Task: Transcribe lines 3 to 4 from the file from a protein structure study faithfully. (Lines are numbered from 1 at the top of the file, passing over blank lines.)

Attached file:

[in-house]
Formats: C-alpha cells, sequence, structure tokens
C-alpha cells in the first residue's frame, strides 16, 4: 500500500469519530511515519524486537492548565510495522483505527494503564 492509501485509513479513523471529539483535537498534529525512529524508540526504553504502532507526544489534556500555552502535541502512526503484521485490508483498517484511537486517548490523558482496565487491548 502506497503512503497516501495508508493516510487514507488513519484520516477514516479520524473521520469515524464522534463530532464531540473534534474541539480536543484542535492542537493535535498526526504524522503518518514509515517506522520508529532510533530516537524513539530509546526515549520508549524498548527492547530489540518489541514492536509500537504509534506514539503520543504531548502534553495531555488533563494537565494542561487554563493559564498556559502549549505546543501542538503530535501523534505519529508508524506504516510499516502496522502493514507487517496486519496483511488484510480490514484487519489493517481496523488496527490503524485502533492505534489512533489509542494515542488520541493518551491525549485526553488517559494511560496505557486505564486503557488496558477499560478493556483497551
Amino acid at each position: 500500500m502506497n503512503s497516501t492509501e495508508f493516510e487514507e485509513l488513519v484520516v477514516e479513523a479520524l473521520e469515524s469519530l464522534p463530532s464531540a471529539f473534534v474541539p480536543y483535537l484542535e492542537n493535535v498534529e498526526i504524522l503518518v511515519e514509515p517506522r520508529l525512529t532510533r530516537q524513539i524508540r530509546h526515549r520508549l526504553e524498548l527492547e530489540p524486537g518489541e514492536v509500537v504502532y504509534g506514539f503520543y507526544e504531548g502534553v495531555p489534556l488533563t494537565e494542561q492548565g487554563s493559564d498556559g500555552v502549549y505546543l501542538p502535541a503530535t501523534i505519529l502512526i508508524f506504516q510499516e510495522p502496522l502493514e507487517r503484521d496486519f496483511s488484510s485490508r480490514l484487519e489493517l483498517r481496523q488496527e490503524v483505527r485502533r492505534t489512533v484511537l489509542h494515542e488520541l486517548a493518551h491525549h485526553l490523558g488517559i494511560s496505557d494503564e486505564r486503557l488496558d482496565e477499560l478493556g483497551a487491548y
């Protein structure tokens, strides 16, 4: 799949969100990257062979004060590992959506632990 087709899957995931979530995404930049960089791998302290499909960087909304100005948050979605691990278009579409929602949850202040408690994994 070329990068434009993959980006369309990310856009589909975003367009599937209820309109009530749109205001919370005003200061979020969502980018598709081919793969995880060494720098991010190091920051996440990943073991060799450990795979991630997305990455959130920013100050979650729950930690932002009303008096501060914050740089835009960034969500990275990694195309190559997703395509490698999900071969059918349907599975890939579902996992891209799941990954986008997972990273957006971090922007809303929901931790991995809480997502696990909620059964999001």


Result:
C-alpha cells in the first residue's frame, strides 16, 4: 500500500469519530511515519524486537492548565510495522483505527494503564 492509501485509513479513523471529539483535537498534529525512529524508540526504553504502532507526544489534556500555552502535541502512526503484521485490508483498517484511537486517548490523558482496565487491548 502506497503512503497516501495508508493516510487514507488513519484520516477514516479520524473521520469515524464522534463530532464531540473534534474541539480536543484542535492542537493535535498526526504524522503518518514509515517506522520508529532510533530516537524513539530509546526515549520508549524498548527492547530489540518489541514492536509500537504509534506514539503520543504531548502534553495531555488533563494537565494542561487554563493559564498556559502549549505546543501542538503530535501523534505519529508508524506504516510499516502496522502493514507487517496486519496483511488484510480490514484487519489493517481496523488496527490503524485502533492505534489512533489509542494515542488520541493518551491525549485526553488517559494511560496505557486505564486503557488496558477499560478493556483497551
Amino acid at each position: 500500500m502506497n503512503s497516501t492509501e495508508f493516510e487514507e485509513l488513519v484520516v477514516e479513523a479520524l473521520e469515524s469519530l464522534p463530532s464531540a471529539f473534534v474541539p480536543y483535537l484542535e492542537n493535535v498534529e498526526i504524522l503518518v511515519e514509515p517506522r520508529l525512529t532510533r530516537q524513539i524508540r530509546h526515549r520508549l526504553e524498548l527492547e530489540p524486537g518489541e514492536v509500537v504502532y504509534g506514539f503520543y507526544e504531548g502534553v495531555p489534556l488533563t494537565e494542561q492548565g487554563s493559564d498556559g500555552v502549549y505546543l501542538p502535541a503530535t501523534i505519529l502512526i508508524f506504516q510499516e510495522p502496522l502493514e507487517r503484521d496486519f496483511s488484510s485490508r480490514l484487519e489493517l483498517r481496523q488496527e490503524v483505527r485502533r492505534t489512533v484511537l489509542h494515542e488520541l486517548a493518551h491525549h485526553l490523558g488517559i494511560s496505557d494503564e486505564r486503557l488496558d482496565e477499560l478493556g483497551a487491548y